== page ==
Jennifer Harrison

Jennifer Harrison

Jennifer Harrison’s latest poetry collection is Anywhy (Black Pepper, 2018). She is Chair of the World Psychiatry Association’s Section for Art and Psychiatry.

Jennifer Harrison reviews 'languish' by Marion May Campbell and 'And to Ecstasy' by Marjon Mossammaparast

August 2022, no. 445 28 July 2022
Jennifer Harrison reviews 'languish' by Marion May Campbell and 'And to Ecstasy' by Marjon Mossammaparast
The title of Marion May Campbell’s third poetry collection, languish, conjures ideas of laziness, daydream, failure to make progress, ennui, lack of enthusiasm, anhedonia. Campbell’s poetry is concerned with the excitement of language, but also its debasement. Several reviewers have commented on the work’s intertextuality (Campbell often employs compositional strategies such as parody, allus ... (read more)

Jennifer Harrison reviews 'In the Room with the She Wolf' by Jelena Dinić and 'Beneath the Tree Line' by Jane Gibian

April 2022, no. 441 23 March 2022
Jennifer Harrison reviews 'In the Room with the She Wolf' by Jelena Dinić and 'Beneath the Tree Line' by Jane Gibian
In an impressive first collection, the South Australian poet Jelena Dinić incorporates her Serbian heritage and memories of war-affected Yugoslavia into an Australian migration narrative of clear-sighted beauty. William Carlos Williams wrote in the introduction to Kora In Hell: Improvisations (1920): ‘Thus a poem is tough … solely from that attenuated power which draws perhaps many broken thi ... (read more)

Jennifer Harrison reviews 'Whirlwind Duststorm' by John Hawke

September 2021, no. 435 19 August 2021
Jennifer Harrison reviews 'Whirlwind Duststorm' by John Hawke
In the epigraph to this collection, a quote from Jean-Paul Sartre on Edmund Husserl suggests that we are entering a poetic that challenges the possibility of conscious knowledge; consciousness is itself a maelstrom that extrudes the intruder and has ‘no inside’. What follows is both a refutation and embracement of this assertion in chatoyant language that is as thoughtful and melodic as it is ... (read more)

'Explorer', a new poem by Jennifer Harrison

May 2021, no. 431 26 April 2021
after Eavan Boland’s ‘New Territory’   The world closed in, but it was fortunatethere was her own interior to explore:the prayer books a captain might have readon long voyages, now small with gossamer pagesof tiny print, so interesting, myths really,of rise and fall, pride, hedonism and fate,the farmer who could not turn water into wineno matter how hard he tried. And then there weree ... (read more)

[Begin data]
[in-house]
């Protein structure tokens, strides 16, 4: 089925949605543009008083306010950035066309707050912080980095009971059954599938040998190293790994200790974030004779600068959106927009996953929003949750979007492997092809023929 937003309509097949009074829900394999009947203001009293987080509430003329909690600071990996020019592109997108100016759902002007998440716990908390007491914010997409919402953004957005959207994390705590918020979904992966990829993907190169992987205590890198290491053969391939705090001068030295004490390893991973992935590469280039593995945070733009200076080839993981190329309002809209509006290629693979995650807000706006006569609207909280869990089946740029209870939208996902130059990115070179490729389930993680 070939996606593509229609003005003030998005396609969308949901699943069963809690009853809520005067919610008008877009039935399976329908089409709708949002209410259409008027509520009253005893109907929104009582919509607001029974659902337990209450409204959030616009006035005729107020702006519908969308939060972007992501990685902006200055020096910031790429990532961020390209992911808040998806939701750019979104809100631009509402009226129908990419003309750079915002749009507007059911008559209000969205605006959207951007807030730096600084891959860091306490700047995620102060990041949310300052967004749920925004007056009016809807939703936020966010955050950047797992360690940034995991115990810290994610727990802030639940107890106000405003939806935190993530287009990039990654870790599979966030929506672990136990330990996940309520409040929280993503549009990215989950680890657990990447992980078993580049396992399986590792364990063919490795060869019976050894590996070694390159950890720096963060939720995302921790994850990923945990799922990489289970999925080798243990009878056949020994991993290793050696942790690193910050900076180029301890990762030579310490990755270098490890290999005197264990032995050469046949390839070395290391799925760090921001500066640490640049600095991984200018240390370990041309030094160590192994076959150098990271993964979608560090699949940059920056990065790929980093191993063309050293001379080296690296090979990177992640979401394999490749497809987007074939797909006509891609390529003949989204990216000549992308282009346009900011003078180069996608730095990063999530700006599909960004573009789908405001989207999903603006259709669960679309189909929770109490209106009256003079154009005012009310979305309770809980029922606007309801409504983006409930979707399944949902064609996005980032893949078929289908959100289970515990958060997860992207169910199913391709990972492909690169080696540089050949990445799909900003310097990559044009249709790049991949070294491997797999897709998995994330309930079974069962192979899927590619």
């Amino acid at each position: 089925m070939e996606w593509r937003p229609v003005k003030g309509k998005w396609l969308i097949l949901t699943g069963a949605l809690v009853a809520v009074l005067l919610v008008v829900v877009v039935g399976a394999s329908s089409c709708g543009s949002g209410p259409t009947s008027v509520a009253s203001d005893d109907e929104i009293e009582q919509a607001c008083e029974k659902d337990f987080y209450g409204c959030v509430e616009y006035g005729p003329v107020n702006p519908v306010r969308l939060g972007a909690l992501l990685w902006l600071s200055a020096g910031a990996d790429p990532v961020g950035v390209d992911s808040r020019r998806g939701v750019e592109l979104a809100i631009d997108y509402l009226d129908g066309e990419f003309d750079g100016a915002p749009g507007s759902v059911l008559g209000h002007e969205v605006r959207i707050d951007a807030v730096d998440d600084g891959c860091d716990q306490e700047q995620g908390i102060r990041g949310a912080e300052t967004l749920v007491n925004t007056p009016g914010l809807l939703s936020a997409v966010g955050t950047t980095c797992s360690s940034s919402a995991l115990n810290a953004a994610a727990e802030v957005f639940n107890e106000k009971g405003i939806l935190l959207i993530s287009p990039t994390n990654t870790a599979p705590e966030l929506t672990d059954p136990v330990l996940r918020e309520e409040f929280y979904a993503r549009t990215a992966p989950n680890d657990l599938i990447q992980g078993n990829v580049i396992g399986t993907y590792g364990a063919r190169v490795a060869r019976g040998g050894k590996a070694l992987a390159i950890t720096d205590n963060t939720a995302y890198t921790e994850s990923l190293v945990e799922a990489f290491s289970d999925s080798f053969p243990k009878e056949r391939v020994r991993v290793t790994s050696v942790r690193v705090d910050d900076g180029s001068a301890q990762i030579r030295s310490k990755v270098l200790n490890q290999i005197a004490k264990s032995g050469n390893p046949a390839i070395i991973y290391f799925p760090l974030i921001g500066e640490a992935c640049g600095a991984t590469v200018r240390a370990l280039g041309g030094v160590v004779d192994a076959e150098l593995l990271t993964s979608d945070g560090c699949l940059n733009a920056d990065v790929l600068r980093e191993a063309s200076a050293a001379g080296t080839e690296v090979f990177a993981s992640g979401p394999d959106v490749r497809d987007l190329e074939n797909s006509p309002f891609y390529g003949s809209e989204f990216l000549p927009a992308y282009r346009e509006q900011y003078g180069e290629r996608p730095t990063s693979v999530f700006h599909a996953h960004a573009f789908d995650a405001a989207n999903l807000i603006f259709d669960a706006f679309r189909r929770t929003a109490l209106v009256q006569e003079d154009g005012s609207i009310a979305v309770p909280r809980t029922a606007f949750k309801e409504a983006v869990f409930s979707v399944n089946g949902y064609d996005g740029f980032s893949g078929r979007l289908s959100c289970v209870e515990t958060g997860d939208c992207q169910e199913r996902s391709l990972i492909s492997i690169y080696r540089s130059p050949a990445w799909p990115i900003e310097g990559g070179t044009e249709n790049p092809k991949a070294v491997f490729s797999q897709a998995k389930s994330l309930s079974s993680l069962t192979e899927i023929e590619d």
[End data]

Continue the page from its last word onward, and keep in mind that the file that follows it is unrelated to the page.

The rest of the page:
Miles Ahead

ABR Arts 15 June 2016
Miles Ahead
'If you are going to tell a story, come with some attitude, man' Miles Dewey Davis III (26 May 1926 – 28 September 1991) After a ten-year gestation, actor Don Cheadle (Hotel Rwanda [2004], Crash [2004]) has realised his dream to produce a film on the legendary jazz musician Miles Davis. Cheadle who directs, co-writes, and plays the central role eschews the usual linear narrative in Miles Ahead ... (read more)

Jennifer Harrison reviews 'Ecstacies and Elegies: Poems' by Paul Carter

August 2014, no. 363 01 August 2014
Jennifer Harrison reviews 'Ecstacies and Elegies: Poems' by Paul Carter
It may seem strange to begin a review of Paul Carter’s extraordinary poetry collection by quoting the words of another writer, but these lines of Boris Pasternak’s – taken from his essay in The Poet’s Work (1989), a collection of writings by twentieth-century poets on their art – seem particularly pertinent: By its inborn faculty of hearing, poetry seeks out the melody of nature amid ... (read more)

Jennifer Harrison reviews 'Outcrop: Radical Australian poetry of land' edited by Jeremy Balius and Corey Wakeling

March 2014, no. 359 28 February 2014
Jennifer Harrison reviews 'Outcrop: Radical Australian poetry of land' edited by Jeremy Balius and Corey Wakeling
Radical histories often balance political ideas and actions on a see-saw of progressive liberal ideology on the one hand, and a thumbs-down rejection of the ‘old guard’ on the other – a challenge to perceived obsolete, lazy, or contaminated ways of seeing, doing, or being. When I encountered the word ‘radical’ in the title of Outcrop, its rich political history of associations hovered ab ... (read more)